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Help my mom with your infinite wisdom...


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My mom is at a financial crossroads. She bought her home 3 years ago at 5.25 percent. Her mortgage was for 106K. Her payments have been very manageable at about $500 per month. But her property taxes have been going up and she is worried she will lose her home because she can't pay the taxes. She has $10K in cc debt, and only makes $10 per hour. She can't afford to fix up her house to sell it, and at this point with the housing market, she doesn't feel like she will profit on the sale of her home.

She has talked about bankruptcy, but I have tried to explain that $10K is a small amount to file BK on and have bad credit for 10 years. Now she says that she will HAVE to sell her home this year. I have tried to explain that she will not be able to rent anywhere for as cheap as her mortgage is. She understands that, but can't get past the property taxes. They are around $3200 a year now.

She has thrown around the idea of a second job, but she is 55yrs old and has a bad back. So she is exhausted from her reg job as it is.

Any advice?

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Yes. Help her out financially til the she can sell her home. Help her with the taxes or take care of the CC for a spell so she can save some dough to pay the taxes. She's your mom.

She has a town board or city council person for her neighborhood. Contact that vote-seeking minion and ask for help with her property taxes. Maybe there is an exemption she is missing. Maybe the house is overassessed and the poltiician can help jawbone the assessor into a lower assessment or can help your mom challenge her assessment.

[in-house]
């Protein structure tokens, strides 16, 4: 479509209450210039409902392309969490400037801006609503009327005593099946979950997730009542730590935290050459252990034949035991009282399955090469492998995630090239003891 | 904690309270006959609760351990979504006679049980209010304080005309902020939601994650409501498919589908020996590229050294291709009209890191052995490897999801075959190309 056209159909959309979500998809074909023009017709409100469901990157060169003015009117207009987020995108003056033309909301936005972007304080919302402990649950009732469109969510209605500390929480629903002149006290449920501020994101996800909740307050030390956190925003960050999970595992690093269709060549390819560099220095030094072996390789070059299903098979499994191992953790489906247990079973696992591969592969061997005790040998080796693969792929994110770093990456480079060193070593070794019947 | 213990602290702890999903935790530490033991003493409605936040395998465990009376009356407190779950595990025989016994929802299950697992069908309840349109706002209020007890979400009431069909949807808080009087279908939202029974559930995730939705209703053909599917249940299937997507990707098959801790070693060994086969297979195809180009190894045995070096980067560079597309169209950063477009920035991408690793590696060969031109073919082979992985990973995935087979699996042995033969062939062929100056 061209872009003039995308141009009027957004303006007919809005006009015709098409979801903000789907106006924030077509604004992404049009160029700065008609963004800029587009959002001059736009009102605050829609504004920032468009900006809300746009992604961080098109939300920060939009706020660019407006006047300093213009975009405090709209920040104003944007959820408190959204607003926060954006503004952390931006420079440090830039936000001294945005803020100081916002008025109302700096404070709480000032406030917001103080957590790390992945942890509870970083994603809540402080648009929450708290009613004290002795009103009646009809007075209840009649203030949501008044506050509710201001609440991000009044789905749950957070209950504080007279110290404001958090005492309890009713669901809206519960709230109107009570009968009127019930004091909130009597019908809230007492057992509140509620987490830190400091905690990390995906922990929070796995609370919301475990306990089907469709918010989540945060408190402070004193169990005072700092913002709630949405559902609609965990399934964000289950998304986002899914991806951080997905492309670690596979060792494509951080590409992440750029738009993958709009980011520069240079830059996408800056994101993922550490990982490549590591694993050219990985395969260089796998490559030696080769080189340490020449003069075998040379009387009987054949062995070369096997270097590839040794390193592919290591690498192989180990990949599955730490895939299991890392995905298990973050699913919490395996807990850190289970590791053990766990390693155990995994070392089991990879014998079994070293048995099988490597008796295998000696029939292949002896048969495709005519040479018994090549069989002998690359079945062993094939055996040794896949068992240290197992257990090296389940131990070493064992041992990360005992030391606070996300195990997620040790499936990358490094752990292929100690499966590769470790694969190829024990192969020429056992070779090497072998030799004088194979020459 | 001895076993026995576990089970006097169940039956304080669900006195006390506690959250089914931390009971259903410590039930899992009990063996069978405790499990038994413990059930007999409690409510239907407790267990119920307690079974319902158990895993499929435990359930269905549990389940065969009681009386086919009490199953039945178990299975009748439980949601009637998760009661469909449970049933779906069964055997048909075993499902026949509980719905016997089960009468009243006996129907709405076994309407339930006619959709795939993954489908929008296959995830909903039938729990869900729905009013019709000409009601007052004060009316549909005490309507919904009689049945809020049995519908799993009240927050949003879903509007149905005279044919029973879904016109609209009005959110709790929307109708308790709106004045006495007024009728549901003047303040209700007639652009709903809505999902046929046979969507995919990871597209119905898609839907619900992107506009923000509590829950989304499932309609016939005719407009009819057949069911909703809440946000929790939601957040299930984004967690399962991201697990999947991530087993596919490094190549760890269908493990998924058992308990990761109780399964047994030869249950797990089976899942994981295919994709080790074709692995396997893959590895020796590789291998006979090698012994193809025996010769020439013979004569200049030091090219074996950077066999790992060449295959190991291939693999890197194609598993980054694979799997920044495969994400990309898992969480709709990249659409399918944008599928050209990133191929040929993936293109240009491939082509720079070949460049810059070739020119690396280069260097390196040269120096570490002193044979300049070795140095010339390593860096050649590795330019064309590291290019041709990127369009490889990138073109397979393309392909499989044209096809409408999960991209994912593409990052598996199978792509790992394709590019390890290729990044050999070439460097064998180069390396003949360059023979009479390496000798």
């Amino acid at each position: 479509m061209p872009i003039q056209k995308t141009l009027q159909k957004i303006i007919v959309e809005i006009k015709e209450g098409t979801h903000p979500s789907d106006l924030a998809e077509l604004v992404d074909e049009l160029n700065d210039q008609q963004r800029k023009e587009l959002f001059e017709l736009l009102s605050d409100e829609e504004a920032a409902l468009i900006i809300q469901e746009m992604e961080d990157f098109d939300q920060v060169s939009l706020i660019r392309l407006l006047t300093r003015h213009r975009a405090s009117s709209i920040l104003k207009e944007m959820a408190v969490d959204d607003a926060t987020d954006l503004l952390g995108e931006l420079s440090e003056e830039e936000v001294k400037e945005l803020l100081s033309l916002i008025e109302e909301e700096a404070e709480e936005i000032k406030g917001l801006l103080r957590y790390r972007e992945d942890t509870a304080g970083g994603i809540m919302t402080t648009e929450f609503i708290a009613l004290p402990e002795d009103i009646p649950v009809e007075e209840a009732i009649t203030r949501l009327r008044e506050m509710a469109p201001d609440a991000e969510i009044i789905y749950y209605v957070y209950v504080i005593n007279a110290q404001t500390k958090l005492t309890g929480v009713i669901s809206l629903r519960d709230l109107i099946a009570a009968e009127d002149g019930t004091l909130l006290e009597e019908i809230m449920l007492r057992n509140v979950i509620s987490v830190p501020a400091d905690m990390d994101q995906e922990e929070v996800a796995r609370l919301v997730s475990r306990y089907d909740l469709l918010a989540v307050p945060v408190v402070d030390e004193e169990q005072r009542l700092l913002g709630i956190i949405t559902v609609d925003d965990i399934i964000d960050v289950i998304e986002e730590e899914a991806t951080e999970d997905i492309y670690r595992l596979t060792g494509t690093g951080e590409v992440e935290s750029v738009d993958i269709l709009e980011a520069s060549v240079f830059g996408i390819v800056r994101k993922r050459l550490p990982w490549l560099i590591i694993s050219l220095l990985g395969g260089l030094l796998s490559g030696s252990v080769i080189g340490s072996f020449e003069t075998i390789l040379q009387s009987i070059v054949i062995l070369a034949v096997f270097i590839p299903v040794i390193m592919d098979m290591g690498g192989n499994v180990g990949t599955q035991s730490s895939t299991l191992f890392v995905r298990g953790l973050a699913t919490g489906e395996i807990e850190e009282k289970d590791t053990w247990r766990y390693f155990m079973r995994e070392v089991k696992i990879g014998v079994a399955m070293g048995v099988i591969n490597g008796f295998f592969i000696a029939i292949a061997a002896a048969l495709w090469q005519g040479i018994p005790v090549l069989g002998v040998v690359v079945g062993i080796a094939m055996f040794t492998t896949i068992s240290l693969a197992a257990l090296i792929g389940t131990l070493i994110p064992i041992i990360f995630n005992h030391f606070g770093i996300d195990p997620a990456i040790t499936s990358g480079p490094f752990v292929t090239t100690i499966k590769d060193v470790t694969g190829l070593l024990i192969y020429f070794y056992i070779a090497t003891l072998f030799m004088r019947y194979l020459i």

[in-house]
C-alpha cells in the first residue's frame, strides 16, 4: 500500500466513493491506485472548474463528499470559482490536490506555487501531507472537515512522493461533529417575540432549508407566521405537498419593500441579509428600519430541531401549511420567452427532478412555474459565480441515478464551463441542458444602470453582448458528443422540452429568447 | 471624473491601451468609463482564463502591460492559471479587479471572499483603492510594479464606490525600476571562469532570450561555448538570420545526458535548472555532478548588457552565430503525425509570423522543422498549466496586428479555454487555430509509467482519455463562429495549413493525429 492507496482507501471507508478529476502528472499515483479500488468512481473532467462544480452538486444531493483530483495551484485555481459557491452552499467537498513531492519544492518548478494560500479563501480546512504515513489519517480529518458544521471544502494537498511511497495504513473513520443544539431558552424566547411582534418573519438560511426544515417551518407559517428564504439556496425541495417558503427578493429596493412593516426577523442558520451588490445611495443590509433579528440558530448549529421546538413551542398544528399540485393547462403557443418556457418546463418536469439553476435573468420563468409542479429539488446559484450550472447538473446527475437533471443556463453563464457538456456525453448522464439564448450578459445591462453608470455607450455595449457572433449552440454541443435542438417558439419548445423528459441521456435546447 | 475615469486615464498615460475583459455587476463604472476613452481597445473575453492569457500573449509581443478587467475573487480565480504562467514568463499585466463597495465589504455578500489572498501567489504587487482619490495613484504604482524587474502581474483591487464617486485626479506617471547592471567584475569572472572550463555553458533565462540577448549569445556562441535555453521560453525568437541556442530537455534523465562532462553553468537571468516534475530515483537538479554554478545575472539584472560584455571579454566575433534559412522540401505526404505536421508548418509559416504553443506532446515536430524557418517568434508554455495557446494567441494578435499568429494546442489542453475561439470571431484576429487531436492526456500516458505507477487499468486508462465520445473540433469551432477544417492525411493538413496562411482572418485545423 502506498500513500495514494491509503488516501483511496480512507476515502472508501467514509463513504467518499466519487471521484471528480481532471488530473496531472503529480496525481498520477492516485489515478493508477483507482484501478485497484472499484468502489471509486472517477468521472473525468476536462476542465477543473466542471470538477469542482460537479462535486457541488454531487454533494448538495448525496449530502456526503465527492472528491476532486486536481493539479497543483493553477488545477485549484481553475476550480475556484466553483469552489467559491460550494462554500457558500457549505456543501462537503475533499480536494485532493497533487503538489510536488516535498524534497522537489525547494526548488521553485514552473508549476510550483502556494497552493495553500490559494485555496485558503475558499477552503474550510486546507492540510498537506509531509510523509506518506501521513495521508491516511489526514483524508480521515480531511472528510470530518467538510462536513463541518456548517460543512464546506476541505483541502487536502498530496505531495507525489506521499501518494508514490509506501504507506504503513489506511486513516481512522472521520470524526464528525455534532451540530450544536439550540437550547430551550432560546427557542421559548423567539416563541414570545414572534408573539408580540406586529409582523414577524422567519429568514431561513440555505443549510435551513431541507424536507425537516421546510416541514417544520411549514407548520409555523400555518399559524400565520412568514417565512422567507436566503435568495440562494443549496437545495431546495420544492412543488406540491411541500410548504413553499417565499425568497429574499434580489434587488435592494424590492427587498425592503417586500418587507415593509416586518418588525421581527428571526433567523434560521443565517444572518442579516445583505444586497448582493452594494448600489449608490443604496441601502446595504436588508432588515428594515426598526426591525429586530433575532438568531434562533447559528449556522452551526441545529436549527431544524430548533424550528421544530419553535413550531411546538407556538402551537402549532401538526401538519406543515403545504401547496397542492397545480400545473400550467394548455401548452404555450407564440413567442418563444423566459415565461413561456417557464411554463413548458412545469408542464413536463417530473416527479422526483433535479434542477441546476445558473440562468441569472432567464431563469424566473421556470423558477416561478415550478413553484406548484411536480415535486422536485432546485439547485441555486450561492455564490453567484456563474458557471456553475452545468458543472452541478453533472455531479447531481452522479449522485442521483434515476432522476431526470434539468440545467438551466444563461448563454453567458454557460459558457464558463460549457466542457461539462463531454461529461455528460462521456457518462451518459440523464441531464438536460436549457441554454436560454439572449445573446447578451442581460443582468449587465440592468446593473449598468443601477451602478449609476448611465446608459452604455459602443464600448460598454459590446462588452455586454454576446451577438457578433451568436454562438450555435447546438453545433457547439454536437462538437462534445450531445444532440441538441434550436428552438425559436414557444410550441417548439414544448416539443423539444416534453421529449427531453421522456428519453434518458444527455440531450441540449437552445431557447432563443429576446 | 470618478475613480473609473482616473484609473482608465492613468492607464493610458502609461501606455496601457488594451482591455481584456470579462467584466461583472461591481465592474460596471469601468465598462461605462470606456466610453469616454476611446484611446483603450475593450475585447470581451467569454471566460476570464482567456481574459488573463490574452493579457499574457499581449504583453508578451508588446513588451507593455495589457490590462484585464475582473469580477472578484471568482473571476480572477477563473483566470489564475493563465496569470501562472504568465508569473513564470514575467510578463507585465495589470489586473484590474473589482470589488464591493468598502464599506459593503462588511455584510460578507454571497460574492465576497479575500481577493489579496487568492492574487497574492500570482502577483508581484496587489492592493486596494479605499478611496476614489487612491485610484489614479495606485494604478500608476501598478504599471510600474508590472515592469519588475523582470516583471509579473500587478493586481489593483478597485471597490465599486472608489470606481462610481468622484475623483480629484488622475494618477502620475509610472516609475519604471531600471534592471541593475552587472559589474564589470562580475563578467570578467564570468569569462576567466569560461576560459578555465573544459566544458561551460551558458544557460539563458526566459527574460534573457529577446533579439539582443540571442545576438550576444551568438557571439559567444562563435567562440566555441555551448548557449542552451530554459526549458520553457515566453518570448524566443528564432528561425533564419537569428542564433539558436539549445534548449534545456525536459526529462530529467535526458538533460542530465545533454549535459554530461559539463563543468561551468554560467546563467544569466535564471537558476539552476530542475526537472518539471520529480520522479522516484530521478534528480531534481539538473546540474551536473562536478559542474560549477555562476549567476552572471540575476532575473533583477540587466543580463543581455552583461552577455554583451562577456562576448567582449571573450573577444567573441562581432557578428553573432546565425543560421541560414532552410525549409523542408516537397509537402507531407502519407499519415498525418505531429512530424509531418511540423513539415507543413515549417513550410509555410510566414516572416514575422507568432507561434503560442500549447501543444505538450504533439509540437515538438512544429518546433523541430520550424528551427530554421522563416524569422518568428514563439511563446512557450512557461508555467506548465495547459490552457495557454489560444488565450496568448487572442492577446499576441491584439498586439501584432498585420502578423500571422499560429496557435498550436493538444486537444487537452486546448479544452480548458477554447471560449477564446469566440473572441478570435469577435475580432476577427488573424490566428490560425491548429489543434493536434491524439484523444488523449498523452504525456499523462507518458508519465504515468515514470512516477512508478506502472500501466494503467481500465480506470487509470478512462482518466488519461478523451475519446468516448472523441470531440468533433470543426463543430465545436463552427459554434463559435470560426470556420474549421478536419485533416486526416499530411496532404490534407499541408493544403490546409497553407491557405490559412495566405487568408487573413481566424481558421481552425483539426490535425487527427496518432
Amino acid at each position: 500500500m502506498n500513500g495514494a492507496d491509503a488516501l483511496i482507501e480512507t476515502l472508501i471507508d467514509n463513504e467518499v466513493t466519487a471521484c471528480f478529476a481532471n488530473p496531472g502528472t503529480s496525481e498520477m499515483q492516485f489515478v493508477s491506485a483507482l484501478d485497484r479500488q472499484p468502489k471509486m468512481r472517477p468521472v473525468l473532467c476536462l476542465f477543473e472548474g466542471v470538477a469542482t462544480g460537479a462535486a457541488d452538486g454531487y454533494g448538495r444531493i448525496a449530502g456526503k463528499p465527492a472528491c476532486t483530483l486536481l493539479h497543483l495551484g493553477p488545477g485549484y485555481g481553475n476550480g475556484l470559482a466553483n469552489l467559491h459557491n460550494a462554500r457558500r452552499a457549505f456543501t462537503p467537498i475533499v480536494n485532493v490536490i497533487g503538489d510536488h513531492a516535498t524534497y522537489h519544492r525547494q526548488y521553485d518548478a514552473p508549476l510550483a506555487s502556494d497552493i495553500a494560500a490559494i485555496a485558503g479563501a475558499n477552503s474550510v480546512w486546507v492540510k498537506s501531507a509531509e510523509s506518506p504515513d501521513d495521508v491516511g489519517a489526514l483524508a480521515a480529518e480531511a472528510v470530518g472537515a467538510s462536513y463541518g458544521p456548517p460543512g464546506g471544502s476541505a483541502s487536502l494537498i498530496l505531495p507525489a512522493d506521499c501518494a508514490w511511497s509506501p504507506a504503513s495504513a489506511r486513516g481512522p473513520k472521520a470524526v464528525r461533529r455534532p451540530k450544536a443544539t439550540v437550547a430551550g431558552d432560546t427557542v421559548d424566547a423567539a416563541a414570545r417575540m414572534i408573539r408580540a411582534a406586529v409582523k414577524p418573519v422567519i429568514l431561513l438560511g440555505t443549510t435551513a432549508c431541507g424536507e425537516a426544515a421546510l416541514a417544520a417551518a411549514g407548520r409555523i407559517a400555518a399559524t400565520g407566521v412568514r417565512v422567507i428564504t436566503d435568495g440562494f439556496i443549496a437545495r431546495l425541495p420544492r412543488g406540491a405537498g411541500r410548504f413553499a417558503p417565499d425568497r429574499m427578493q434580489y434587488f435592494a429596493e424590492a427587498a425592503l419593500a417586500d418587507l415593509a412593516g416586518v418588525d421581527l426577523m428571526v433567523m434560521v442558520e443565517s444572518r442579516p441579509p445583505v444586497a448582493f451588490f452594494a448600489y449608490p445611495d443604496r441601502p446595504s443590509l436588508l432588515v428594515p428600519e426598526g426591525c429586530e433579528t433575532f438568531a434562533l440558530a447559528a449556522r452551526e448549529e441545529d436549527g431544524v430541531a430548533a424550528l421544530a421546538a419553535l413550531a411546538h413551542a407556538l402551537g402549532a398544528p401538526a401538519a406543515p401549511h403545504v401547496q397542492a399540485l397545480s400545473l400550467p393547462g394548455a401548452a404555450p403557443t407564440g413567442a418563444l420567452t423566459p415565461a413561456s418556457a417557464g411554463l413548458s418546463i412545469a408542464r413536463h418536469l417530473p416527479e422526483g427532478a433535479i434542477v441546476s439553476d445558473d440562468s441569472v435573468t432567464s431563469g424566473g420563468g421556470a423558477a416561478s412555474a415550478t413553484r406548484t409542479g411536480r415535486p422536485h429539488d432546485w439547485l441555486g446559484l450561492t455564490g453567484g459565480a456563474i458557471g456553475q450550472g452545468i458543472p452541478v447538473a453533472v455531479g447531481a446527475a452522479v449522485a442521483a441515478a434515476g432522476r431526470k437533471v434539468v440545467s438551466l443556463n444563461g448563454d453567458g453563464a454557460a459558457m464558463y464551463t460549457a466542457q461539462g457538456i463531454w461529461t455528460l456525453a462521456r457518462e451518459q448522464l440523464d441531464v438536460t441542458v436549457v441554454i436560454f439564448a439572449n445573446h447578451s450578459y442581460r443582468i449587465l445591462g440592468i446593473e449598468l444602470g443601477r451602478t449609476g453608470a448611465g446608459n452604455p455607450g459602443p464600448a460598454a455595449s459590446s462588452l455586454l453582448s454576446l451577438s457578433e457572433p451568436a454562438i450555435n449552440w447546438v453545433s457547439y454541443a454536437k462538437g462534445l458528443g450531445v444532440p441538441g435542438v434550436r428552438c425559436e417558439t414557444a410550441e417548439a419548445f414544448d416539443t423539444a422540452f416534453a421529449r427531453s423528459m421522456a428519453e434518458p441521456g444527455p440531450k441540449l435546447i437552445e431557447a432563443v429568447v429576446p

Contact her utility company. There may be a budget plan or other relief she can get to help with those bills so she can plan.

I'd call a few real estate brokers to get a real idea of what she could get for the house.

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Totally agree with Recovering. Also, at $10 hour, she'll likely pay no federal income tax for the year. So have her file her taxes as soon as she receives her W2 and other tax forms for her federal tax return.

With such a small mortgage, it may not even pay to itemize. TurboTax or any other software will only cost $20 and can figure that out for her. Or at her income range, she can file for free on the IRS website. And have it direct deposited. Much quicker.

It may not cover the entire bill but it may cover half which is pretty significant.

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If she sells her home, where will she live when she is retired?

And how much longer does she have mortgage payments for?

I don't know where she lives, but I think once the home is paid off, the property taxes will be less than paying rent. I think at her age it's better off to know that she will have a home that she owns, rather than worrying about renting. Or would she sell this home and downsize to a condo or something more manageable?